While central banks’ grip on the economy seems to be waning, notes Citi’s Matt King, additional liquidity still seems as potent as ever when it comes to propping up global markets. The question in our minds revolves around whether central banks remain willing to keep pumping when the economic benefits are so questionable. Equally, though, valuations are already so elevated that we doubt they can afford to stop. One way or another, this feels like a recipe for increased volatility. Continue reading
ZURICH — The Swiss central bank is ready to intervene in the currency markets again to weaken the franc if necessary, the bank’s head said, just two days after the removal of a cap on the franc triggered a surge in the currency’s value. Continue reading
On September 6th, 2011 the Swiss National Bank (SNB) was aiming for a substantial and sustained weakening of the Swiss franc after Swiss companies threatened to leave because the rising franc reduced their exports. The SNB would no longer tolerate a EUR/CHF exchange rate below the minimum rate of CHF 1.20. The SNB set out to enforce this minimum rate with the utmost determination and it began to buy Euros in unlimited quantities.
Socrates has been warning about January for the last year. Here is the forecast array on a daily level and it pinpointed the rise in in volatility for today the 15th with a Panic Cycle and turning point due as well as we can see. Continue reading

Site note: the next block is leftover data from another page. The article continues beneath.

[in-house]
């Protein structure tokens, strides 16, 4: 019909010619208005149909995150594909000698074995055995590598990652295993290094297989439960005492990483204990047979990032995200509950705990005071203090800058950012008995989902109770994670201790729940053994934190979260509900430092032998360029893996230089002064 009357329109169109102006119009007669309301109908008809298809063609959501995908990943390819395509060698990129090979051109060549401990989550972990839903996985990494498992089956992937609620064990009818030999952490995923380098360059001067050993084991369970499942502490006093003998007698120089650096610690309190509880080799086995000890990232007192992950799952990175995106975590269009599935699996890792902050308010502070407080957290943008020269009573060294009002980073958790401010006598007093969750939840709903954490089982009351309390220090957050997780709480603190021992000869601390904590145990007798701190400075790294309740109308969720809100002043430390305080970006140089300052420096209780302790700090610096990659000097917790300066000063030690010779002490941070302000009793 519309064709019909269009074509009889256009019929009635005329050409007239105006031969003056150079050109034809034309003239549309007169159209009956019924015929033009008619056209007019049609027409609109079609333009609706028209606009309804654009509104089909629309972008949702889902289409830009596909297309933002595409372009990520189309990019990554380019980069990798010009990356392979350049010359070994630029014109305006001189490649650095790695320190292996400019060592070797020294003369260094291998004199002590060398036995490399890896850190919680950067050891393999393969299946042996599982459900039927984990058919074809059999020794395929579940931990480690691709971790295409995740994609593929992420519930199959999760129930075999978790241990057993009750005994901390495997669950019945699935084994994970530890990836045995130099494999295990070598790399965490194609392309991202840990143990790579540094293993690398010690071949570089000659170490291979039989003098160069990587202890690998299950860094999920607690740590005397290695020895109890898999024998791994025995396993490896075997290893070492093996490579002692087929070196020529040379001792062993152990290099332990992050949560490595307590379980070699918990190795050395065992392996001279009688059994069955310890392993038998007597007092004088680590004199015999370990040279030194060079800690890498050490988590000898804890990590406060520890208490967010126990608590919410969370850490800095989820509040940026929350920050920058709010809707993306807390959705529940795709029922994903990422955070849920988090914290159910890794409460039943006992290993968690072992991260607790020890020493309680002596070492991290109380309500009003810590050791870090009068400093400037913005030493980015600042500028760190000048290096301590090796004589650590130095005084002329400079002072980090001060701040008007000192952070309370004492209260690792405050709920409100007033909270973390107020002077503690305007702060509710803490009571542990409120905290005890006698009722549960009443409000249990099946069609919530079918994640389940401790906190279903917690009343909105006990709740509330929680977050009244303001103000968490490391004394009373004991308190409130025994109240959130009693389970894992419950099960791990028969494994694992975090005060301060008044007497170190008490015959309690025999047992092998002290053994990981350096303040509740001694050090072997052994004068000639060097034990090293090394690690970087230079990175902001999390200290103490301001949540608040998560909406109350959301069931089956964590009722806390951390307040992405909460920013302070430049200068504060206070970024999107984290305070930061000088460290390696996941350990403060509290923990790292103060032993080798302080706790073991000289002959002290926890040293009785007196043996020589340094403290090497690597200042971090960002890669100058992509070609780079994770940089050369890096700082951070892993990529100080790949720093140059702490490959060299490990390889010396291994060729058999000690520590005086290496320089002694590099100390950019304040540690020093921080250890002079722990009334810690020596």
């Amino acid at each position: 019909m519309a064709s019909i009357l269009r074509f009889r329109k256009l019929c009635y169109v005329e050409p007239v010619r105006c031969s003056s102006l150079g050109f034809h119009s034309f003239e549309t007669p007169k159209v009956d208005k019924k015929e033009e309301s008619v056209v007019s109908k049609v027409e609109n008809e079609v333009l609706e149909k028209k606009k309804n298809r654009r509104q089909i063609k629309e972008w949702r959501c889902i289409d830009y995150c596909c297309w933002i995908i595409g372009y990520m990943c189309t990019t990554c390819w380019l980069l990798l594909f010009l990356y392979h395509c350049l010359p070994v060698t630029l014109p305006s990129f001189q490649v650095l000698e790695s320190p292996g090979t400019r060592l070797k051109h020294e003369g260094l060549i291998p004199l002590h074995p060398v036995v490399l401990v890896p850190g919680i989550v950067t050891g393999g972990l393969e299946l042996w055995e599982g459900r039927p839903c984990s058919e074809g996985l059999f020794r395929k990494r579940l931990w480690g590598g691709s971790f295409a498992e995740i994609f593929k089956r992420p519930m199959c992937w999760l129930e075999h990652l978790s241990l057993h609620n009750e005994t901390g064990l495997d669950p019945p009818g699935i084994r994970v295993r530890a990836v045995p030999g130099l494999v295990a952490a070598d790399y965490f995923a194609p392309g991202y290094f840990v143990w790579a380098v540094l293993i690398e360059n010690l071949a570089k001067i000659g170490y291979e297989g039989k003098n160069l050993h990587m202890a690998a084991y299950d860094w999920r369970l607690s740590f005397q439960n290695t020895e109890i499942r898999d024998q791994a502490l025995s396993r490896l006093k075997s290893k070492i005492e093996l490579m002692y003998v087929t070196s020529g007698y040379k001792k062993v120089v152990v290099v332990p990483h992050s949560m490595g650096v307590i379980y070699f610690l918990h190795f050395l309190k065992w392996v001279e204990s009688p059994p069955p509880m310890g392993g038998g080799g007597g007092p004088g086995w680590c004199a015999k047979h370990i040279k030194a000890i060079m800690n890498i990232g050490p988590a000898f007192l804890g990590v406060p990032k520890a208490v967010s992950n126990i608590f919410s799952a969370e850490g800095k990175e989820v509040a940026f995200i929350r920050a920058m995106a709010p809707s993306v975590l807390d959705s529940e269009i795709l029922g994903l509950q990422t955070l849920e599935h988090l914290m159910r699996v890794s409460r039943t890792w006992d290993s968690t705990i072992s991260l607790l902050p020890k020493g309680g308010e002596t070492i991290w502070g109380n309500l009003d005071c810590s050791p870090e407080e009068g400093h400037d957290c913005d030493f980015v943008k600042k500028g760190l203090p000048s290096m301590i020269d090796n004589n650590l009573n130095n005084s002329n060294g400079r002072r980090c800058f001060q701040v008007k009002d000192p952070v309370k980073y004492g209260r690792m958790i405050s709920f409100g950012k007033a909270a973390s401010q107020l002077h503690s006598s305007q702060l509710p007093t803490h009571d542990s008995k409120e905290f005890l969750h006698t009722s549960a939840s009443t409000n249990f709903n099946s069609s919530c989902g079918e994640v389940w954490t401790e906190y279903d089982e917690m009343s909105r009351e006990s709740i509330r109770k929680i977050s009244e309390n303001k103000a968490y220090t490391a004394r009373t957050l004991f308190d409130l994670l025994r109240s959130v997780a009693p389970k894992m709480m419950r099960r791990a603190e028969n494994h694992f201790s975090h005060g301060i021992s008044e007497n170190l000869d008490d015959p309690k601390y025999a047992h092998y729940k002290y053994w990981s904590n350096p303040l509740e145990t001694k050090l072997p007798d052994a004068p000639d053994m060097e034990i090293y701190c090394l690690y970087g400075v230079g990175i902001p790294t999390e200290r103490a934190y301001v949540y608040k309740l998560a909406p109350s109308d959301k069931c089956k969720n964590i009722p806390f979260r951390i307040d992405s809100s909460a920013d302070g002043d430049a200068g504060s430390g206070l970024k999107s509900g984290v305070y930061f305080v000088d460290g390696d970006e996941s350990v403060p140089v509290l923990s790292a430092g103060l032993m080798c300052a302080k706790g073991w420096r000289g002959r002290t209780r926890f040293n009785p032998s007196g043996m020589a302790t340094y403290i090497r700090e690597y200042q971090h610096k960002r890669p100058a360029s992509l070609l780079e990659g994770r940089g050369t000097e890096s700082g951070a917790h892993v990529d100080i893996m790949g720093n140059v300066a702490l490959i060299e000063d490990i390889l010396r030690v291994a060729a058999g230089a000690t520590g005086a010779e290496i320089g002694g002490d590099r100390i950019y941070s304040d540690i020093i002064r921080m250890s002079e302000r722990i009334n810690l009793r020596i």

Swiss decision probably means Mario Draghi and the ECB have at last convinced Germany that QE is needed to save the eurozone
Another day, another bout of extreme market turbulence. The last cue for mayhem has been the decision by the Swiss National Bank to abandon its attempts to prevent the franc from appreciating against the euro. Given that just a month ago, the SNB said it would hold the line with the “utmost determination”, the announcement took traders by surprise. The franc soared, the euro collapsed, shares lost their gains. It was uproar. Continue reading
A referendum that would force the Swiss central bank to hold a fifth of its assets in gold could rock foreign exchange markets, analysts have warned.
On the 30th November, voters in Switzerland will head to the polls to decide whether the Swiss National Bank (SNB) should boost its gold holdings and refrain from any further selling of Swiss gold.
The referendum, proposed by the ultra-conservative Swiss People’s party, will also require the bank to repatriate all Swiss gold holdings currently held outside of Switzerland if passed.
The ban on selling gold would go into effect immediately and the SNB would have five years to reach the 20 percent requirement. Continue reading
In case anyone didn’t catch last week’s currency news:
The so-called currency wars progressed further in today’s session, as two new countries jumped on the bandwagon of selling or threatening to sell its own currency to unwind recent strength.
Overnight, RBNZ Governor Wheeler announced that the central bank had already once intervened in Forex markets to bring down the price of the New Zealand Dollar. During European trading hours, Swedish Finance Minister Borg said the Krona’s strength may become an issue for the country’s central bank. Continue reading